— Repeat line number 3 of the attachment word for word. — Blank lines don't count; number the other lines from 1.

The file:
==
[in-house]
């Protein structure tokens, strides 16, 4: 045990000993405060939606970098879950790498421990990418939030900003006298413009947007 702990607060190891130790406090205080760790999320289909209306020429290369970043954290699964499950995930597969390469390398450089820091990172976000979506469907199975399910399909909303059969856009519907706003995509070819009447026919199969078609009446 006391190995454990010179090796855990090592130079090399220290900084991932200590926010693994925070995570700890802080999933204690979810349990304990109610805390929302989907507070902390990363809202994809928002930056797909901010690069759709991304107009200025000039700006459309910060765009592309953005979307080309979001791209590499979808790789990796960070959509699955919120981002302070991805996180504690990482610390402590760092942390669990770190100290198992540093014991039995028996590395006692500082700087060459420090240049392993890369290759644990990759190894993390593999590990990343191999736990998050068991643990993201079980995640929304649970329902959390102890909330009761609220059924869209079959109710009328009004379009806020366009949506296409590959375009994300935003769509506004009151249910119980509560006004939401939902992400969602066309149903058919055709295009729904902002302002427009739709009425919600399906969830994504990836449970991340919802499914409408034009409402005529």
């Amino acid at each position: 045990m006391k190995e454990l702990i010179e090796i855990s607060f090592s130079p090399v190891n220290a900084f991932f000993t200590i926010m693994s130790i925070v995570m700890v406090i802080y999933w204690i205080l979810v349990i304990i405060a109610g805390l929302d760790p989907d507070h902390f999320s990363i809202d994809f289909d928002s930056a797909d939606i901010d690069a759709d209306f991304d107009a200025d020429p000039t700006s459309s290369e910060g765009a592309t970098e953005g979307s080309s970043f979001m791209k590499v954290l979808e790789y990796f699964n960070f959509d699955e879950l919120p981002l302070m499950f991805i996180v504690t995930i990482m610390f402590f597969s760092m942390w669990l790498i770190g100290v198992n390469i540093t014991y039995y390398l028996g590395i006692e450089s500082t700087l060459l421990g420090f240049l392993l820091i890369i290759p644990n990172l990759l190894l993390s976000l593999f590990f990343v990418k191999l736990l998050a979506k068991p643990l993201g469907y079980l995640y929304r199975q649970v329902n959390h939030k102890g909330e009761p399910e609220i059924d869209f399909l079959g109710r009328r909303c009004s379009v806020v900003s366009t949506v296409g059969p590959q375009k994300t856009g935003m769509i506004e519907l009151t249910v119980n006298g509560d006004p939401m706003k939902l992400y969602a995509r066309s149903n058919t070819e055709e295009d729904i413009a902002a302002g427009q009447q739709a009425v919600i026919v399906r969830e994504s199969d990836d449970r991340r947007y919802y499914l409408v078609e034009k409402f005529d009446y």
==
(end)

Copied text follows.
């Amino acid at each position: 045990m006391k190995e454990l702990i010179e090796i855990s607060f090592s130079p090399v190891n220290a900084f991932f000993t200590i926010m693994s130790i925070v995570m700890v406090i802080y999933w204690i205080l979810v349990i304990i405060a109610g805390l929302d760790p989907d507070h902390f999320s990363i809202d994809f289909d928002s930056a797909d939606i901010d690069a759709d209306f991304d107009a200025d020429p000039t700006s459309s290369e910060g765009a592309t970098e953005g979307s080309s970043f979001m791209k590499v954290l979808e790789y990796f699964n960070f959509d699955e879950l919120p981002l302070m499950f991805i996180v504690t995930i990482m610390f402590f597969s760092m942390w669990l790498i770190g100290v198992n390469i540093t014991y039995y390398l028996g590395i006692e450089s500082t700087l060459l421990g420090f240049l392993l820091i890369i290759p644990n990172l990759l190894l993390s976000l593999f590990f990343v990418k191999l736990l998050a979506k068991p643990l993201g469907y079980l995640y929304r199975q649970v329902n959390h939030k102890g909330e009761p399910e609220i059924d869209f399909l079959g109710r009328r909303c009004s379009v806020v900003s366009t949506v296409g059969p590959q375009k994300t856009g935003m769509i506004e519907l009151t249910v119980n006298g509560d006004p939401m706003k939902l992400y969602a995509r066309s149903n058919t070819e055709e295009d729904i413009a902002a302002g427009q009447q739709a009425v919600i026919v399906r969830e994504s199969d990836d449970r991340r947007y919802y499914l409408v078609e034009k409402f005529d009446y």